There was a strong period of play in the middle section where he was playing great squash, even controlling me, and having me on the rack, but I thought, if I can only hang in there, the quality of his squash was such, it was going to be difficult for him to maintain it…

You learn from each match, and last week in Queen's, I think my shots were only ¾ of the court, and anything that was loose he would punish me. Today, the court was a bit different, and my accuracy better, that is one of the reasons I was able to put a reasonable pressure on him, but at the end of the day, we were two players on completely different days…

Oh I don’t know how I did it, it was a real tussle all the way. The physical work was enormous for both of us at the end of the 3rd, and I just managed to keep my nose in front in the 4th to take a great start in the 5th…

This is such a massive win, I’m so happy to get through…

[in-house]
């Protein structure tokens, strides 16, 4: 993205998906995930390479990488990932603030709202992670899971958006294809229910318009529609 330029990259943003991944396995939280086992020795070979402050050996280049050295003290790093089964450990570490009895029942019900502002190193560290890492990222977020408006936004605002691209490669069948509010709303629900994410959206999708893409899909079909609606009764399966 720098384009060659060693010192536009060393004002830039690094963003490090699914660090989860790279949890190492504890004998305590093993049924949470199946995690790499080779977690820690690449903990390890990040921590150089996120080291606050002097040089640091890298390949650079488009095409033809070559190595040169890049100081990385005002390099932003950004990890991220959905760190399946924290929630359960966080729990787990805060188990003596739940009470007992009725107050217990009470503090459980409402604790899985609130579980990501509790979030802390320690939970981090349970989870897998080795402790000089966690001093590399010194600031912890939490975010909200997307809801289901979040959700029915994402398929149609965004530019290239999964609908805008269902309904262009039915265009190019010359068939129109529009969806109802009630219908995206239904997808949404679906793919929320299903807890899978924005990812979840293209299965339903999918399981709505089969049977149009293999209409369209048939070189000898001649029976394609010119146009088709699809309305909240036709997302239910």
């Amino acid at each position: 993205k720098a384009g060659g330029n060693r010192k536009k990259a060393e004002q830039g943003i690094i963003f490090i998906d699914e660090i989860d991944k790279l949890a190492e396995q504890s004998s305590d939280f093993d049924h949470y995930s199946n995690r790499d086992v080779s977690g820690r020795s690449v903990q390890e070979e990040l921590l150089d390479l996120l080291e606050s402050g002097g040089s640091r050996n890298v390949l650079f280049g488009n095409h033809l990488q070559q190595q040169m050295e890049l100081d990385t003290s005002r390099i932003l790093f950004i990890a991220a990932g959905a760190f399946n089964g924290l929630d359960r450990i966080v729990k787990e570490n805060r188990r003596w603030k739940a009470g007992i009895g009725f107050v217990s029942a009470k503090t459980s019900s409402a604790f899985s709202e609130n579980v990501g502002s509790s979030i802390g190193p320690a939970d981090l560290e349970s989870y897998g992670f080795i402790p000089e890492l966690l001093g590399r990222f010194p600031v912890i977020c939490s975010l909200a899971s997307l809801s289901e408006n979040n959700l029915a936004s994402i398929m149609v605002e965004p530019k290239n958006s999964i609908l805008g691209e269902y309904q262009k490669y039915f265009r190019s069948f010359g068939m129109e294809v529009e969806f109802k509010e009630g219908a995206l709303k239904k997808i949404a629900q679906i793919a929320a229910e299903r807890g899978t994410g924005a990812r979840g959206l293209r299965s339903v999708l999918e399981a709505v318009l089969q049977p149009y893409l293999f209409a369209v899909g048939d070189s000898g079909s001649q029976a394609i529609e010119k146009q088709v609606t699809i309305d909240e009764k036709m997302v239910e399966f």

I had a bit of a drop in energy and in concentration in the middle of the 4th, it’s a good lesson for me to learn, I think I underestimated him a bit with his injury, he was moving fine…

What made the difference tonight was his concentration throughout the match…

This is a great tournament to be playing in, and I hope there will be another tournament next year, hopefully bigger and better next year…

Tomorrow I’m going back to Cairo, where I have another tournament that starts, and I’ll have to refocus for that one, having learned a thing or two on the way…

It’s my fault, I lost concentration at 5/3 in the 3rd, I was winning too easy, and I relaxed. I took it too easy, it’s my fault, nobody else, it can’t be blame on the refs decisions or anything, it’s just me! I should have closed the deal in 3, and not give him 1% of chance and believe he could come back into the match.

But that is actually a great lesson, next time I’m up 2/0 against him or anybody, I’ll just have to make sure that I’ll close it 3/0, that’s it. But all credit to him, it shows the great player he is, and the great athlete he is!

I’m still happy I was able to play here, I didn’t think I was going to be able to, so, I’m happy with my week. And although I’m disappointed, it’s not a tournament with too many points, so, in the big picture, it’s not toooo bad. Still…